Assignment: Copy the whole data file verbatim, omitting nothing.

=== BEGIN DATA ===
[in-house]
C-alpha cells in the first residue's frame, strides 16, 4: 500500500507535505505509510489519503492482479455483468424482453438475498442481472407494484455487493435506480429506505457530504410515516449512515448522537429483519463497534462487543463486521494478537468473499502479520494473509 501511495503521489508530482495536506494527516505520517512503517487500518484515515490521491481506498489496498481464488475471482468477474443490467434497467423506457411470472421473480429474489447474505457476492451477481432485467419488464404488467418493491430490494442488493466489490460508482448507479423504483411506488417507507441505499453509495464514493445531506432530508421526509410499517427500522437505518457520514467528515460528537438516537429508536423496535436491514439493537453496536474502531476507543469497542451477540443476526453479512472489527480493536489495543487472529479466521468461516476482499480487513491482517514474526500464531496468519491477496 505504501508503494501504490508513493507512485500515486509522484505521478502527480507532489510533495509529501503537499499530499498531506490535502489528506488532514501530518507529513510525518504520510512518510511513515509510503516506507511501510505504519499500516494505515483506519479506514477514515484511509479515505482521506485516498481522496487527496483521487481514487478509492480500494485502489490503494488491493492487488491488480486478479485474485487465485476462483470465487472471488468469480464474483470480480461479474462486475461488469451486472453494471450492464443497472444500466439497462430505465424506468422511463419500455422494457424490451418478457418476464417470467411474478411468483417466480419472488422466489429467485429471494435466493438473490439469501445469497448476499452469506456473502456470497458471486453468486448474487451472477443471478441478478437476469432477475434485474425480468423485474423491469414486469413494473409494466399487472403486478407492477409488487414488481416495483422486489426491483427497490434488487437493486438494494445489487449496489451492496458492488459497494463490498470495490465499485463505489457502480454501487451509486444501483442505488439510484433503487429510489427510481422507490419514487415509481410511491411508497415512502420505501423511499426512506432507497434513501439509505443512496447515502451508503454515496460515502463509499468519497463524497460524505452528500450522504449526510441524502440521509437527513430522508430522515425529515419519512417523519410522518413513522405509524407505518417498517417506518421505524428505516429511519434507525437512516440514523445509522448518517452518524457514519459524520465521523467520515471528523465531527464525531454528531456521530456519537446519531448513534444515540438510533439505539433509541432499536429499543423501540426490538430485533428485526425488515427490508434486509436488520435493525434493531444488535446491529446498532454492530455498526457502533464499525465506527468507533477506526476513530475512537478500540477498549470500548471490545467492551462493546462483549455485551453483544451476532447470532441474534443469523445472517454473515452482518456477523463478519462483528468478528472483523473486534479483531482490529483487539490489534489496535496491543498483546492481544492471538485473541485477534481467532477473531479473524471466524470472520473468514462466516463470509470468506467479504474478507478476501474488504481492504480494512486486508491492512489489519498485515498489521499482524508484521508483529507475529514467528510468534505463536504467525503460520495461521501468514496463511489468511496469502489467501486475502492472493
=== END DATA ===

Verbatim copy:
[in-house]
C-alpha cells in the first residue's frame, strides 16, 4: 500500500507535505505509510489519503492482479455483468424482453438475498442481472407494484455487493435506480429506505457530504410515516449512515448522537429483519463497534462487543463486521494478537468473499502479520494473509 501511495503521489508530482495536506494527516505520517512503517487500518484515515490521491481506498489496498481464488475471482468477474443490467434497467423506457411470472421473480429474489447474505457476492451477481432485467419488464404488467418493491430490494442488493466489490460508482448507479423504483411506488417507507441505499453509495464514493445531506432530508421526509410499517427500522437505518457520514467528515460528537438516537429508536423496535436491514439493537453496536474502531476507543469497542451477540443476526453479512472489527480493536489495543487472529479466521468461516476482499480487513491482517514474526500464531496468519491477496 505504501508503494501504490508513493507512485500515486509522484505521478502527480507532489510533495509529501503537499499530499498531506490535502489528506488532514501530518507529513510525518504520510512518510511513515509510503516506507511501510505504519499500516494505515483506519479506514477514515484511509479515505482521506485516498481522496487527496483521487481514487478509492480500494485502489490503494488491493492487488491488480486478479485474485487465485476462483470465487472471488468469480464474483470480480461479474462486475461488469451486472453494471450492464443497472444500466439497462430505465424506468422511463419500455422494457424490451418478457418476464417470467411474478411468483417466480419472488422466489429467485429471494435466493438473490439469501445469497448476499452469506456473502456470497458471486453468486448474487451472477443471478441478478437476469432477475434485474425480468423485474423491469414486469413494473409494466399487472403486478407492477409488487414488481416495483422486489426491483427497490434488487437493486438494494445489487449496489451492496458492488459497494463490498470495490465499485463505489457502480454501487451509486444501483442505488439510484433503487429510489427510481422507490419514487415509481410511491411508497415512502420505501423511499426512506432507497434513501439509505443512496447515502451508503454515496460515502463509499468519497463524497460524505452528500450522504449526510441524502440521509437527513430522508430522515425529515419519512417523519410522518413513522405509524407505518417498517417506518421505524428505516429511519434507525437512516440514523445509522448518517452518524457514519459524520465521523467520515471528523465531527464525531454528531456521530456519537446519531448513534444515540438510533439505539433509541432499536429499543423501540426490538430485533428485526425488515427490508434486509436488520435493525434493531444488535446491529446498532454492530455498526457502533464499525465506527468507533477506526476513530475512537478500540477498549470500548471490545467492551462493546462483549455485551453483544451476532447470532441474534443469523445472517454473515452482518456477523463478519462483528468478528472483523473486534479483531482490529483487539490489534489496535496491543498483546492481544492471538485473541485477534481467532477473531479473524471466524470472520473468514462466516463470509470468506467479504474478507478476501474488504481492504480494512486486508491492512489489519498485515498489521499482524508484521508483529507475529514467528510468534505463536504467525503460520495461521501468514496463511489468511496469502489467501486475502492472493